By Marcy Stamper
The Okanogan County commissioners are reviewing a revised version of a new ordinance that would consolidate procedures for land use and development, including countywide policies like the comprehensive plan, zoning and subdivisions.
Part of the review will include consideration of any potential impacts in Okanogan County of a recent state Supreme Court decision that found Whatcom County has a responsibility to ensure there is enough water for streams and fish before allowing new development, according to Perry Huston, Okanogan County’s planning director.
The commissioners and staff are reviewing the Whatcom County ruling to see if affects counties’ responsibilities when issuing building and other development permits, said Huston.
In addition to covering the comp plan and zoning, the earlier draft of Okanogan County’s proposed ordinance would have applied to roads and bridges, water and sewers, and development regulated by the state’s Shoreline Master Program. These types of projects have been eliminated.
The revised draft also changes the approach to “vesting” — that is, the date that would be used even if policies change after an application has been filed. In the revised ordinance, a new determination will be required to ensure an application is complete.
Okanogan County’s development-permit ordinance is intended to consolidate the procedures for application, review and approval of land-use projects by listing requirements and procedures in one place, according to the document.
The Supreme Court justices determined that Whatcom County failed to comply with the requirements of the Growth Management Act (GMA) to protect water resources. The ruling found that by allowing new subdivision and building permits to use permit-exempt wells, Whatcom County failed to protect instream flows from the impacts of drawing water from these wells.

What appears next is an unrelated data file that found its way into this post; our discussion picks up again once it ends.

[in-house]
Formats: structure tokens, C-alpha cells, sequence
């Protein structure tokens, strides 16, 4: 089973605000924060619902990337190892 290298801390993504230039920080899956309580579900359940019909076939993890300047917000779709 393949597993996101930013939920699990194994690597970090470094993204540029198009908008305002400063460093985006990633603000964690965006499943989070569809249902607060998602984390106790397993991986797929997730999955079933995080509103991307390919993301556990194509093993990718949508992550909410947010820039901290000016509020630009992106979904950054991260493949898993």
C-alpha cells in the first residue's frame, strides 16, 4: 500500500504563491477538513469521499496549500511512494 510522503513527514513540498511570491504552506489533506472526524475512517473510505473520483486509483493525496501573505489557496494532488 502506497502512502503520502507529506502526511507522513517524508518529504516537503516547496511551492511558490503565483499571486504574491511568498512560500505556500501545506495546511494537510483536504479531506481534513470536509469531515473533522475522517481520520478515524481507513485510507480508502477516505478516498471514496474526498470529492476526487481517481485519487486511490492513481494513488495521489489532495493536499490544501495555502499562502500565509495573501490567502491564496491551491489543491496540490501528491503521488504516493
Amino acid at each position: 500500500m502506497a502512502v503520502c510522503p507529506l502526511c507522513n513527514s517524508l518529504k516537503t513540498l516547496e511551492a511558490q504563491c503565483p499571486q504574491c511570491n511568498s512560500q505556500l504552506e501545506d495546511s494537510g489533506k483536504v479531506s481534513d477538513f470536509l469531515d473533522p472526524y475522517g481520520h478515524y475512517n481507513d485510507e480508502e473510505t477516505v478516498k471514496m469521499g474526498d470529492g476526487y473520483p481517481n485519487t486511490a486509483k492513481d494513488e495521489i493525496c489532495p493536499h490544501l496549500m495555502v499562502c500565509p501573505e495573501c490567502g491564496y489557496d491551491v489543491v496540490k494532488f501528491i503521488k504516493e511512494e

The ruling states that counties must make decisions regarding the legal and physical availability of water when allowing new development, according to the Washington Department of Ecology, which manages water resources for the state.
Permit-exempt wells allow up to 5,000 gallons a day for a single-family home, watering of a garden, and irrigation or industrial uses.
While Okanogan County does not plan under the GMA, in an email last week Huston said, “We are reviewing the Whatcom County ruling to see if it has any bearing on the proposal.”
In a statement about the ruling, Ecology said the agency is still studying the impact of the Whatcom County ruling on other counties.
The case against Whatcom County was filed by Futurewise, an environmental organization that is also a plaintiff in lawsuits that allege Okanogan County’s recently adopted comp plan and zoning code do not protect water resources. Those cases are still in court.
The public hearing on the development permit ordinance is Monday (Nov. 7) at 1:30 p.m. in the commissioners’ hearing room in Okanogan.
A copy of the new draft is available on the Planning Department’s website at www.okanogancounty.org/planning (see “Updated draft for continued hearing on October 10, 2016, next to “Draft Title 20: Development Permit Procedures and Administration”). The earlier draft, from Aug. 29, is also available on the website.
People can testify at the hearing or can submit written comments to Laleña Johns at email@example.com.